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Invited Commentary
July 2016

UV-A Protection From Auto Glass, Cataracts, and the Ophthalmologist

Author Affiliations
  • 1Department of Ophthalmology, Pathology, and Pharmacology, Eye Center of Excellence, Louisiana State University Health Sciences Center, New Orleans, Louisiana
JAMA Ophthalmol. 2016;134(7):776-777. doi:10.1001/jamaophthalmol.2015.5101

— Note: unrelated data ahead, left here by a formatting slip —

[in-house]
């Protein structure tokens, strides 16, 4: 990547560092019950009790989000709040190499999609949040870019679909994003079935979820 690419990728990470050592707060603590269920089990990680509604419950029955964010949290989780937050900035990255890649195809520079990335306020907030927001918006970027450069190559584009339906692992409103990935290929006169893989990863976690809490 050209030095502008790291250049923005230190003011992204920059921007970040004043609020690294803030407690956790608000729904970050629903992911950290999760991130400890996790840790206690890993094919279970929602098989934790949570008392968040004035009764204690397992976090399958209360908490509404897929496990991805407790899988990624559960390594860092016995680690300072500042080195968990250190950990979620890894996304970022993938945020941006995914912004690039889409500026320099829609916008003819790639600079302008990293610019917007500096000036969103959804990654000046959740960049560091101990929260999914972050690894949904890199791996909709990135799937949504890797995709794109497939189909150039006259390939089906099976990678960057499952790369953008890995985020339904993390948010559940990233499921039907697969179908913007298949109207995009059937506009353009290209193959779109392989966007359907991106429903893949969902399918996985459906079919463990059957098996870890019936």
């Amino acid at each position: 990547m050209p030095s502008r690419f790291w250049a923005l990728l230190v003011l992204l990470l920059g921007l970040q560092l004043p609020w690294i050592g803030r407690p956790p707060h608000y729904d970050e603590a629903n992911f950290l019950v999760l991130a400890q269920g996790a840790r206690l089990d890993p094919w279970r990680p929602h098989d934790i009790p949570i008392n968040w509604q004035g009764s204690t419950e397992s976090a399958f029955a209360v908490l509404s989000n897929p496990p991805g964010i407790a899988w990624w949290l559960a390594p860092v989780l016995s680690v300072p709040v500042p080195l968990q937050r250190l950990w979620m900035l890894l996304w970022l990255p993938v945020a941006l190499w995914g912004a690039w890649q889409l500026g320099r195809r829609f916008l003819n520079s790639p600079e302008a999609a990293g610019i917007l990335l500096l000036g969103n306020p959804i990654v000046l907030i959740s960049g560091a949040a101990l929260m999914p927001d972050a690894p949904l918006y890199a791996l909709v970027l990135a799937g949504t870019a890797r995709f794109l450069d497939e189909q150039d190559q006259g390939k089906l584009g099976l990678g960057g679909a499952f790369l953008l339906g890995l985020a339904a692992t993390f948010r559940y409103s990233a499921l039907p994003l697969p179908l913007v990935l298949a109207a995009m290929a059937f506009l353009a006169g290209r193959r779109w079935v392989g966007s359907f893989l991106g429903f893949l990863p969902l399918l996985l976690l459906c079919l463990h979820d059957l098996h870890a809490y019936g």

UV radiation from the sun is associated with 90% of skin cancers and is linked to cataract formation. The adverse effects of UV radiation while driving have been previously reported. Previous publications have documented increased prevalence of left-sided cortical cataracts1 and skin cancers2 because of asymmetrical UV exposure when the driver is situated on the left side of the automobile. A US study of 898 patients with skin cancer demonstrated that a left-sided skin cancer was more common in those who spent more time driving because the driver’s seat is on the left side of most automobiles in the United States. Conversely, a reduction of UV exposure has beneficial effects, with one study reporting a 93% reduction in cell death in the skin when UV exposure was filtered through UV-absorbing auto glass.3

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